For years, aircraft noise from Santa Monica Airport has been a source of contention for surrounding residents. To address this problem, Santa Monica’s Airport Commission has held annual workshops. This year’s meeting consisted of presentations that focused on data gathered in 2010.
Stelios Makrides, the City’s airport operations administrator, gave a presentation on the 2010 Santa Monica Airport Noise Management Program on April 25. He noted that the total number of aircraft operations (take-offs and landings) in 2010 was 104,950, a decrease of approximately 6 percent from operations in 2009. Propeller aircraft made up 85 percent of the total 2010 operations, a drop of 6 percent from 2009. Jet aircraft operations represented 12 percent, a drop of 7 percent from last year. Helicopters represented 3 percent, an 8 percent drop from 2009.
During 2010 there were 116 noise violations, which is a 19 percent reduction from 2009. A violation occurs when an aircraft creates noise that exceeds 95 dBA (a decibel measurement unit for sound detectable to the human ear), a maximum arrived upon through an agreement between the City of Santa Monica and the Federal Aviation Administration (FAA). Noise levels are measured at sites 1500 feet from each end of the airport’s runway.
Penalties for a violation include a warning, a $2,000 fine for the initial violation, and up to a $10,000 fine for subsequent violations, or being banned from using the airport after multiple violations. Airport Director Robert Trimborn said “these fines are the highest in the nation. In 2010, 106 warnings were issued, eight $2,000 fines were collected, one fine of $5,000 was collected, and one aircraft was banned. Jet aircraft was responsible for 93 of the 116 noise violations in 2010, and propeller aircraft incurred the remaining 23 violations.
A presentation was also given by Vincent Mestre, from P.E. Landrum and Brown, on the 2010 Community Noise Equivalent Level (CNEL) noise contours for Santa Monica Airport (SMO) that was prepared by Landrum and Brown. The CNEL data was collected at each of the six permanent noise-monitoring sites around the airport and compared with CNEL noise levels that were predicted using computer noise modeling. The computer modeling surveys the number of aircraft operations by type, flight tracks, flight profiles, types of aircraft, typical operational procedures, and average meteorological conditions, as well as other parameters. The measured CNELs were very close in value to those predicted by the computer noise modeling and fell below the guideline (65 decibels) set by California and the FAA.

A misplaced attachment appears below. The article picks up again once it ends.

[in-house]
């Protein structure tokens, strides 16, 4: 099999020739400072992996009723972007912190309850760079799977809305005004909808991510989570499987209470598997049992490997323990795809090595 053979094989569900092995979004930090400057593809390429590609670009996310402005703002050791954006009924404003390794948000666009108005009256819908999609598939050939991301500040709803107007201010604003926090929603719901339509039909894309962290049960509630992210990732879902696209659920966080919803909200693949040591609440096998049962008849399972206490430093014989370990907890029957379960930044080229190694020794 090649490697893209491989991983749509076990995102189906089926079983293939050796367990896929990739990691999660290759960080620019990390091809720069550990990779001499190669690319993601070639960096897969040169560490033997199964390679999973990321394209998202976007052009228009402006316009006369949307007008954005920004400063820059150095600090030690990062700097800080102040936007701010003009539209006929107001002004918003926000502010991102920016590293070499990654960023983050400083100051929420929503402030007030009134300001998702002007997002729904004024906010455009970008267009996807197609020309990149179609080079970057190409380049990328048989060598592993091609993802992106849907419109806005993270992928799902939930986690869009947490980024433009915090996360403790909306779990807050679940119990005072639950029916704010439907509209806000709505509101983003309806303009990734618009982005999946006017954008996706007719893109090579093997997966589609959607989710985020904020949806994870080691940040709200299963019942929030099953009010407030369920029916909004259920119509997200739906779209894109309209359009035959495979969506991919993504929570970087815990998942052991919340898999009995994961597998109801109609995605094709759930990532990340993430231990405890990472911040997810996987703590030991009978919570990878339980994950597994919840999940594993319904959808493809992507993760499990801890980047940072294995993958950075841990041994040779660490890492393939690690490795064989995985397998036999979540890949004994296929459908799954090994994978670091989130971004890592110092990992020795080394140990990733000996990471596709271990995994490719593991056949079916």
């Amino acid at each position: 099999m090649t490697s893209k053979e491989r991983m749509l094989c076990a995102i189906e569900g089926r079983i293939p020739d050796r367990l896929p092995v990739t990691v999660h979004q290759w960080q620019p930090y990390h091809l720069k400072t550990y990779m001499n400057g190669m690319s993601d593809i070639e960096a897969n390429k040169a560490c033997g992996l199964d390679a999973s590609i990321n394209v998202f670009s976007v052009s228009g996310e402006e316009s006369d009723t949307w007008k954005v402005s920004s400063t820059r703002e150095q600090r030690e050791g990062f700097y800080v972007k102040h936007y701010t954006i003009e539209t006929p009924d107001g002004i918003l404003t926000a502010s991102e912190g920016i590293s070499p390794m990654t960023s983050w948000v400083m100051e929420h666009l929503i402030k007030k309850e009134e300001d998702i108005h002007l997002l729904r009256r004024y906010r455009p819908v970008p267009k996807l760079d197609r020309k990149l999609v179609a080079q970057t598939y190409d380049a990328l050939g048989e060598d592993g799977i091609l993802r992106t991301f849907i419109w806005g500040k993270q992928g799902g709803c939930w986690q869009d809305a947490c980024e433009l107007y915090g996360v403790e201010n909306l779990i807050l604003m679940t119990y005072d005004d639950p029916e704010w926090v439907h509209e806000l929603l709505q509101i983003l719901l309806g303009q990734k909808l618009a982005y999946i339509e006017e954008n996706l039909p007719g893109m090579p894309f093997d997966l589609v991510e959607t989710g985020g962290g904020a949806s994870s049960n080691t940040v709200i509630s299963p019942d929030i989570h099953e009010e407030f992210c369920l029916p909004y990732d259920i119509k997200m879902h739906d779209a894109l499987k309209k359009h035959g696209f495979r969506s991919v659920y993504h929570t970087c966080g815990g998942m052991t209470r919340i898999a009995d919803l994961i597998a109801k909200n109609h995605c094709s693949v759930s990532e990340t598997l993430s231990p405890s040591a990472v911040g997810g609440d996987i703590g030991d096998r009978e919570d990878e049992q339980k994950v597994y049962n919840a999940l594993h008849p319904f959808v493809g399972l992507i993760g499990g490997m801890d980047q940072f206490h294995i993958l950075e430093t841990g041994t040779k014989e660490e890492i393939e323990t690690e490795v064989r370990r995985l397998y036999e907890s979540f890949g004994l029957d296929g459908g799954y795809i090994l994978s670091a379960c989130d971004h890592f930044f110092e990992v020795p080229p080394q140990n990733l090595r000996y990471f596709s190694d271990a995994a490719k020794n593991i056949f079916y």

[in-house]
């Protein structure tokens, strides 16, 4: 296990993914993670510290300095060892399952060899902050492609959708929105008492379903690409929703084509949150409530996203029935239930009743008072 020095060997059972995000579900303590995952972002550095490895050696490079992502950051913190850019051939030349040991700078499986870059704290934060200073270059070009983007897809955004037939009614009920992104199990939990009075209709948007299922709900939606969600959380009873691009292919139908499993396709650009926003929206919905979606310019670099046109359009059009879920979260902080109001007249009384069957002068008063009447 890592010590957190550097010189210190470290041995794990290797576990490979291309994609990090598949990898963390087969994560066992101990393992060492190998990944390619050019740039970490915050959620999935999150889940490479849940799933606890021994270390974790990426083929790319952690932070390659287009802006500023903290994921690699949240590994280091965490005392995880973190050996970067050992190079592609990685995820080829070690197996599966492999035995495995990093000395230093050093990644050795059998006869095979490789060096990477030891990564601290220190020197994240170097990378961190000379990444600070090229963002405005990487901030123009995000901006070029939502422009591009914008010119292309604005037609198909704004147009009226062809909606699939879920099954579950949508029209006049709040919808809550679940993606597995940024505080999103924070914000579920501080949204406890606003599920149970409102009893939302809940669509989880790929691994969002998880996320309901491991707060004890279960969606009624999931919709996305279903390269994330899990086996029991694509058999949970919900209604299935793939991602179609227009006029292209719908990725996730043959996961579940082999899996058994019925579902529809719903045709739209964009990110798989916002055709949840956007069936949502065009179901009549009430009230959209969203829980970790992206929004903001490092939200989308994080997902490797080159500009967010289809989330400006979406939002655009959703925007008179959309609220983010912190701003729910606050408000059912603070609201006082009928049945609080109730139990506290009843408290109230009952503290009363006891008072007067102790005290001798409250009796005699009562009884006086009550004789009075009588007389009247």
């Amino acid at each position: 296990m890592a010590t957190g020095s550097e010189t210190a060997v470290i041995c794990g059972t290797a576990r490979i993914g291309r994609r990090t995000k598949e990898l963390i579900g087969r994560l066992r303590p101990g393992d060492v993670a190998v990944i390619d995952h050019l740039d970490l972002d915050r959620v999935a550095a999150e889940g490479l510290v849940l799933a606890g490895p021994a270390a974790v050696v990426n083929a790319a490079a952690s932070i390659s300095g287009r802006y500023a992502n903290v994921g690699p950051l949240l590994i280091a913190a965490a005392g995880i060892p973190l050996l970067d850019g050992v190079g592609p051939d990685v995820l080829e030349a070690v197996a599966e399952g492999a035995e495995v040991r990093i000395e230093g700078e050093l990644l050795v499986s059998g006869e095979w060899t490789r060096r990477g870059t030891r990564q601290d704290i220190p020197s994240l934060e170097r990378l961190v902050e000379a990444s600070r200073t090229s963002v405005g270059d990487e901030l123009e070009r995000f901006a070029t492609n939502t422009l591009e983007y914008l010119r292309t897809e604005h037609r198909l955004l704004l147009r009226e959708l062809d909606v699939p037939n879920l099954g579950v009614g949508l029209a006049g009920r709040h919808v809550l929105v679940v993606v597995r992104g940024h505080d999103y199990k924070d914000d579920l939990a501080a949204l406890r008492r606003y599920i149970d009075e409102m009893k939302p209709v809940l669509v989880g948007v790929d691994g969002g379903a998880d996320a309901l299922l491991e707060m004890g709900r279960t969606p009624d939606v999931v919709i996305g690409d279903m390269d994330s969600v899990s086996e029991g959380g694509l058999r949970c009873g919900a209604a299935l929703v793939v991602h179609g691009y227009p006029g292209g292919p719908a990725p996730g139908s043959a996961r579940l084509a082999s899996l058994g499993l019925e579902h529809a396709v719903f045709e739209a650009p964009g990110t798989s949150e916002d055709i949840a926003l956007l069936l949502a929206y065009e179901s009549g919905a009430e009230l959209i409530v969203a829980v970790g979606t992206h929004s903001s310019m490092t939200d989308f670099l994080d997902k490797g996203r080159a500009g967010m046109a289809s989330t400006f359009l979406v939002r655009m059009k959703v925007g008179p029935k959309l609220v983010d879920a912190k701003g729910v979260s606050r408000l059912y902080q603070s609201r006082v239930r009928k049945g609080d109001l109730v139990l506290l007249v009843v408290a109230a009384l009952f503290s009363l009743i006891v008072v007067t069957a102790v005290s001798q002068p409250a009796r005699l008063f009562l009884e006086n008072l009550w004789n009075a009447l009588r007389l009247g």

After the presentations, members of the community had the chance to ask questions and comment. The Director of Concerned Residents Against Airport Pollution, Martin Rubin, told the commission the workshop is staked against the community.
“It’s all figured out in order to quell community complaints,” he said. “The 1984 agreement [between the City and the FAA] was supposed to settle the noise issues. It didn’t work. The noise has gotten worse despite what your models say.”
Culver City homeowner Laura Shrewsbury says she cannot enjoy her yard anymore because of the noise from flying aircraft. “I have called your noise management office almost every day because I cannot hold a conversation or engage in my livelihood (writing)… I keep being told there’s been no change in the flight patterns but something has changed in the last three months . . .You should be proud of yourselves with all your charts and decibel levels but it’s not working for me,” she said.
Professional sound editor, Robert Nokes, said, “I can’t drive around Santa Monica in a (Honda) Civic with a big muffler blasting and waking people up at 7 in the morning. Why do individual recreation pilots have the right to destroy our lives?”
Another speaker, Richard Kalbro, claimed that the aircraft noise is much louder than what is being reported. He asked about supplying evidence about how noisy it is near his home. Airport Commission Chair Ofer Grossman responded, “Under the 1984 agreement only the information from noise two monitors count for law enforcement purposes. They are the oldest ones we have.”
Commission Vice-Chair E. Richard Brown also responded that politics could play a part in this issue. “It’s the members of Congress that have any clout with the FAA … they are the ones in a better position than any local or state politician to try to press this issue for some changes,” he said.